Paediatric multi-detector row chest CT: what you really need to know.

Young C, Xie C, Owens CM - Insights Imaging (2012)

Three types of bronchial dilatation can be seen in patients with bronchiectasis, and their appearance on CT can be classified into a cylindrical, b varicose and c saccular shapes
© Copyright Policy
Related In: Results  -  Collection

Show All Figures
getmorefigures.php?uid=PMC3369117&req=5

Fig15: Three types of bronchial dilatation can be seen in patients with bronchiectasis, and their appearance on CT can be classified into a cylindrical, b varicose and c saccular shapes
Mentions: Bronchiectasis is the result of irreversible bronchial dilatation and airflow obstruction with mucus impaction and bacterial colonisation. Bronchiectasis is generally classified into three types: (1) cylindrical bronchiectasis, where the dilated bronchi are relatively straight and uniform; (2) varicose bronchiectasis, in which the bronchi have a bulbous appearance with alternating areas of bronchial dilatation and constriction; (3) cystic or saccular bronchiectasis, where the bronchi have a ballooned appearance with associated bronchial neovascularisation and ulceration [1] (Fig. 15).Fig. 15

Bottom Line: Paediatric imaging technique/protocol together with radiation dose reduction is discussed in detail.However, users must be vigilant in their imaging techniques to minimise radiation burden, whilst maintaining good image quality.Main Messages • CT examinations should be clinically justified by the referring clinician and radiologist. • MDCT is invaluable for evaluating the central airway, mediastinal structures and lung parenchyma. • MDCT is more sensitive than plain radiographs in detection of structural changes within the lungs.

View Article: PubMed Central - PubMed

Affiliation: Cardio-thoracic Unit, Great Ormond Street Hospital for Children NHS Trust, London, WC1N, 3JH, UK, carolyn.young16@yahoo.co.uk.

ABSTRACT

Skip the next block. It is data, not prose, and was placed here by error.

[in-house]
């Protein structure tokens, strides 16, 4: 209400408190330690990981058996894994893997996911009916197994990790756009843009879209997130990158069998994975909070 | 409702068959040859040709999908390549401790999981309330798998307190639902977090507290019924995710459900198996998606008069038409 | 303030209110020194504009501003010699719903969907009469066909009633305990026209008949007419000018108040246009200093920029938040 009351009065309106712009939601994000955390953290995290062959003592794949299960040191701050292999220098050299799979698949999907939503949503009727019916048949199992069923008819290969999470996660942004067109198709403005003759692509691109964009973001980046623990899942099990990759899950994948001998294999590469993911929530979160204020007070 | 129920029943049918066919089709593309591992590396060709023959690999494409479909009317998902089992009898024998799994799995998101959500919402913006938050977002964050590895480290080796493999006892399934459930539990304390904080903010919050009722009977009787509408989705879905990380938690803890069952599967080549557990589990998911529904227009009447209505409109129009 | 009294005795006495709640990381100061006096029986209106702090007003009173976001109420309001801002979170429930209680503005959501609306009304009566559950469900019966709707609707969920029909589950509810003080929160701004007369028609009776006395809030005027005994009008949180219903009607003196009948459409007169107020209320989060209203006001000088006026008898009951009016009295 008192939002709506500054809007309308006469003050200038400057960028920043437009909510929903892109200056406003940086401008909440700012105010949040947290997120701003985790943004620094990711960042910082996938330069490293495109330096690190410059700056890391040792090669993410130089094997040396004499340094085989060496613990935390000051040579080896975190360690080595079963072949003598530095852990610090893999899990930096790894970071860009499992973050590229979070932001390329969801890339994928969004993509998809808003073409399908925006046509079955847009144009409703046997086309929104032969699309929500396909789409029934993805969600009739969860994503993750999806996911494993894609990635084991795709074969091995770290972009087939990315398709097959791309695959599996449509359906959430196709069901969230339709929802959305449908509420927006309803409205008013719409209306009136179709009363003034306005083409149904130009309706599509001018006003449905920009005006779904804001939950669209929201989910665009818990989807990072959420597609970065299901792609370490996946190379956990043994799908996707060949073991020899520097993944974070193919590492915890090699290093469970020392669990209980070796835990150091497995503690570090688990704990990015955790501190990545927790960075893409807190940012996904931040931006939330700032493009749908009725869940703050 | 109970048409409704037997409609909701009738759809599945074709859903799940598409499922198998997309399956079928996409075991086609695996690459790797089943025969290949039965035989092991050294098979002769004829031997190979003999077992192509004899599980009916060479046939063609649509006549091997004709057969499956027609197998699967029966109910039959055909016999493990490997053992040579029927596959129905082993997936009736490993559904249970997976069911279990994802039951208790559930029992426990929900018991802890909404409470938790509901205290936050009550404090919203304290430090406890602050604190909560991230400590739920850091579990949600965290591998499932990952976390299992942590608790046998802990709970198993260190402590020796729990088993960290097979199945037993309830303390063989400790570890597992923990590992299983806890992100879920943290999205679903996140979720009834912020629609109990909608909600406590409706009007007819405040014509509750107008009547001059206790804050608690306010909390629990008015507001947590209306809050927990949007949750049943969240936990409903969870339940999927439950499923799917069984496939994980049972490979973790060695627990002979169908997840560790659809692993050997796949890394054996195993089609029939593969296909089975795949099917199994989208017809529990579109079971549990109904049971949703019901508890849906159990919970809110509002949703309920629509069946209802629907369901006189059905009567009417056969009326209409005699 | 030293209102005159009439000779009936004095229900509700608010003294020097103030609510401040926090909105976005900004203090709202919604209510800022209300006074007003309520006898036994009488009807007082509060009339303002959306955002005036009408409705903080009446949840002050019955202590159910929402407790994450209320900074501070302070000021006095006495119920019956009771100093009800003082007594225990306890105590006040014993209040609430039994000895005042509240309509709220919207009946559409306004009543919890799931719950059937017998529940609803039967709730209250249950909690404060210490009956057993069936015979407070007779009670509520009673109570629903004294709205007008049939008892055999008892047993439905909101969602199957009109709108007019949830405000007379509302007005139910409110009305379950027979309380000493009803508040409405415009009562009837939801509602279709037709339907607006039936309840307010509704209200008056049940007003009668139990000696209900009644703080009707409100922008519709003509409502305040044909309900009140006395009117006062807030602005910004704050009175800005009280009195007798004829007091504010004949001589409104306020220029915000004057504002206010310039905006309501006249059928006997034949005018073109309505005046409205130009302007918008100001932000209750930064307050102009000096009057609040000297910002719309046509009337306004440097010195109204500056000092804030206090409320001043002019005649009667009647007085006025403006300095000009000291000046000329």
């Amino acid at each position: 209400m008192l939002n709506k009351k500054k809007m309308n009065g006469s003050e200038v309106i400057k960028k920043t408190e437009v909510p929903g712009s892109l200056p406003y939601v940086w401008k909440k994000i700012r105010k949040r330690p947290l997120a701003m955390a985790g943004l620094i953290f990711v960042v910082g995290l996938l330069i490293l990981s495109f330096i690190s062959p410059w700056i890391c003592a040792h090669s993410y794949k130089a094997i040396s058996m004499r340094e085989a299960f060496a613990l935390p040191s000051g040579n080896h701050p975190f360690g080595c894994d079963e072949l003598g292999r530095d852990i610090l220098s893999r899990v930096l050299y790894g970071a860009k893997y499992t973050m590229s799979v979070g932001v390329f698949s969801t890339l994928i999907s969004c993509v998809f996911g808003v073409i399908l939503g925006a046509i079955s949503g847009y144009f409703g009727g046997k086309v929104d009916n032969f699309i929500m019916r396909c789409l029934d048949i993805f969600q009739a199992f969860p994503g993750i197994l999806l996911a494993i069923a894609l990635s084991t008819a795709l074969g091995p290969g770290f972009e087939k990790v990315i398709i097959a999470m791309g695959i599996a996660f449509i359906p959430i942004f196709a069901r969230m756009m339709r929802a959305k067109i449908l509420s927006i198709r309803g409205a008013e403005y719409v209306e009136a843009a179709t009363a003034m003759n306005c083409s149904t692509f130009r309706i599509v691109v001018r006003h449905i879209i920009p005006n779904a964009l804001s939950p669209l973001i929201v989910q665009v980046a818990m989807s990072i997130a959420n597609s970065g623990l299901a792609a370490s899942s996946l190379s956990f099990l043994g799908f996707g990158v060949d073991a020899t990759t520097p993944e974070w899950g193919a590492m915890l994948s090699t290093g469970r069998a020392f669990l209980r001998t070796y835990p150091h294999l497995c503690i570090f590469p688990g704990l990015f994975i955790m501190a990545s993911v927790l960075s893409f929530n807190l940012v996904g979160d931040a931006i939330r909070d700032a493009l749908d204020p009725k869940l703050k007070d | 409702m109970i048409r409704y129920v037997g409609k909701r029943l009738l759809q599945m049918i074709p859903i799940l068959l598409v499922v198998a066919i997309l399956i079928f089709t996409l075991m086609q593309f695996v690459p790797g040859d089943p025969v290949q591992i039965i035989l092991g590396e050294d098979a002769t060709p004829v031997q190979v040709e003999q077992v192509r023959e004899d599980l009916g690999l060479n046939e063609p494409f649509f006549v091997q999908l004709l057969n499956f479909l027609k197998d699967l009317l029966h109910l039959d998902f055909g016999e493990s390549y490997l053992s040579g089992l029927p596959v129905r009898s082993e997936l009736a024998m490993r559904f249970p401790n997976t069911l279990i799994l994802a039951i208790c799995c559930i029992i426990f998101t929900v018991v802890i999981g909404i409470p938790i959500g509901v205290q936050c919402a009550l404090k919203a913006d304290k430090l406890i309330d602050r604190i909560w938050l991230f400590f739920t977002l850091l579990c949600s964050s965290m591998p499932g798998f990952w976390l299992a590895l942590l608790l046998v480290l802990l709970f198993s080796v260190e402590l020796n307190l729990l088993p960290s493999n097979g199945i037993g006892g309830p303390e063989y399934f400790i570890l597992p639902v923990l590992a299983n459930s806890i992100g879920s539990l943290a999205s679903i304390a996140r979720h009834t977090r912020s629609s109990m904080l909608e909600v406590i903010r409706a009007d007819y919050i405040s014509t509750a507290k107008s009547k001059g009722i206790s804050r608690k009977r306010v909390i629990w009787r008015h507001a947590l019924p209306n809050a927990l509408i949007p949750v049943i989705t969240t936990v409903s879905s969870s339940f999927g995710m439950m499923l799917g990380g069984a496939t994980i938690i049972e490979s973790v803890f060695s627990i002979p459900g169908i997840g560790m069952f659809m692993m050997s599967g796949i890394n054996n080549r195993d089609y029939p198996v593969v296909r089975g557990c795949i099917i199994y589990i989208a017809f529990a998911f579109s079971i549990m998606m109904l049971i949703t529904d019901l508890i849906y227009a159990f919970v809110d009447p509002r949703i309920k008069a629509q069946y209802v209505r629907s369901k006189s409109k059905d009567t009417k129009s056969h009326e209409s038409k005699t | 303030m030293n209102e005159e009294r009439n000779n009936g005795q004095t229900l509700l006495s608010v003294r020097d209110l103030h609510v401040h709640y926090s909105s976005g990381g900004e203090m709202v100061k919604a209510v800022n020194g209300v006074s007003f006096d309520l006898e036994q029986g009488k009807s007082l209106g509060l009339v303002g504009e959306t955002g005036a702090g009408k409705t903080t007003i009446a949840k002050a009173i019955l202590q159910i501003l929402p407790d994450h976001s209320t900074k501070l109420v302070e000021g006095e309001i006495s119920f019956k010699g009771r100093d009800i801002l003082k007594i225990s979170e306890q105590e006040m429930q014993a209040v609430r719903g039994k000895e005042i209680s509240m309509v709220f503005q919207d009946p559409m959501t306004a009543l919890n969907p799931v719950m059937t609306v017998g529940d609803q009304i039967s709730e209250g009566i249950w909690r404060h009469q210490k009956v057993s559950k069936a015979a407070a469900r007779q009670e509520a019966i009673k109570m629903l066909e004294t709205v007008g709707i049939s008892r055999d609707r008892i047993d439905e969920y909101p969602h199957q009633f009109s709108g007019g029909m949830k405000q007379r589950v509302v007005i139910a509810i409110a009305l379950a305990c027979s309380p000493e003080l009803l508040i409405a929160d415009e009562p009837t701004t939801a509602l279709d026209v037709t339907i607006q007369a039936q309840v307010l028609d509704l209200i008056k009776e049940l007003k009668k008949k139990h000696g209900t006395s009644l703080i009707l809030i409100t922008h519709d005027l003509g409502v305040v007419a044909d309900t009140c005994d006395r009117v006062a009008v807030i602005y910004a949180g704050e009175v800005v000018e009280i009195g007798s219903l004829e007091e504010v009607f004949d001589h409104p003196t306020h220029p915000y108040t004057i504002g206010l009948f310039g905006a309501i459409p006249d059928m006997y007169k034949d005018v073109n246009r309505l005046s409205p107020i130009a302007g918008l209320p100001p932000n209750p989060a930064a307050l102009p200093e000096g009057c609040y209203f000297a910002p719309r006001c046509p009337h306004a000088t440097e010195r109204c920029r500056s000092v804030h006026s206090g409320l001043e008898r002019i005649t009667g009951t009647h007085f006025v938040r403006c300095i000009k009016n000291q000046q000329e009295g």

Background: The emergence of multi-detector row CT (MDCT) has established and extended the role of CT especially in paediatric chest imaging. This has altered the way in which data is acquired and is perceived as the 'gold standard' in the detection of certain chest pathologies. The range of available post-processing tools provide alternative ways in which CT images can be manipulated for review and interpretation in order to enhance diagnostic accuracy.

Methodology: Paediatric imaging technique/protocol together with radiation dose reduction is discussed in detail. The use of different post-processing tools to best demonstrate the wide range of important congenital anomalies and thoracic pathologies is outlined and presented pictorially.

Conclusion: MDCT with its isotropic resolution and fast imaging acquisition times reduces the need for invasive diagnostic investigations. However, users must be vigilant in their imaging techniques to minimise radiation burden, whilst maintaining good image quality. Main Messages • CT examinations should be clinically justified by the referring clinician and radiologist. • MDCT is invaluable for evaluating the central airway, mediastinal structures and lung parenchyma. • MDCT is more sensitive than plain radiographs in detection of structural changes within the lungs.

No MeSH data available.


Related in: MedlinePlus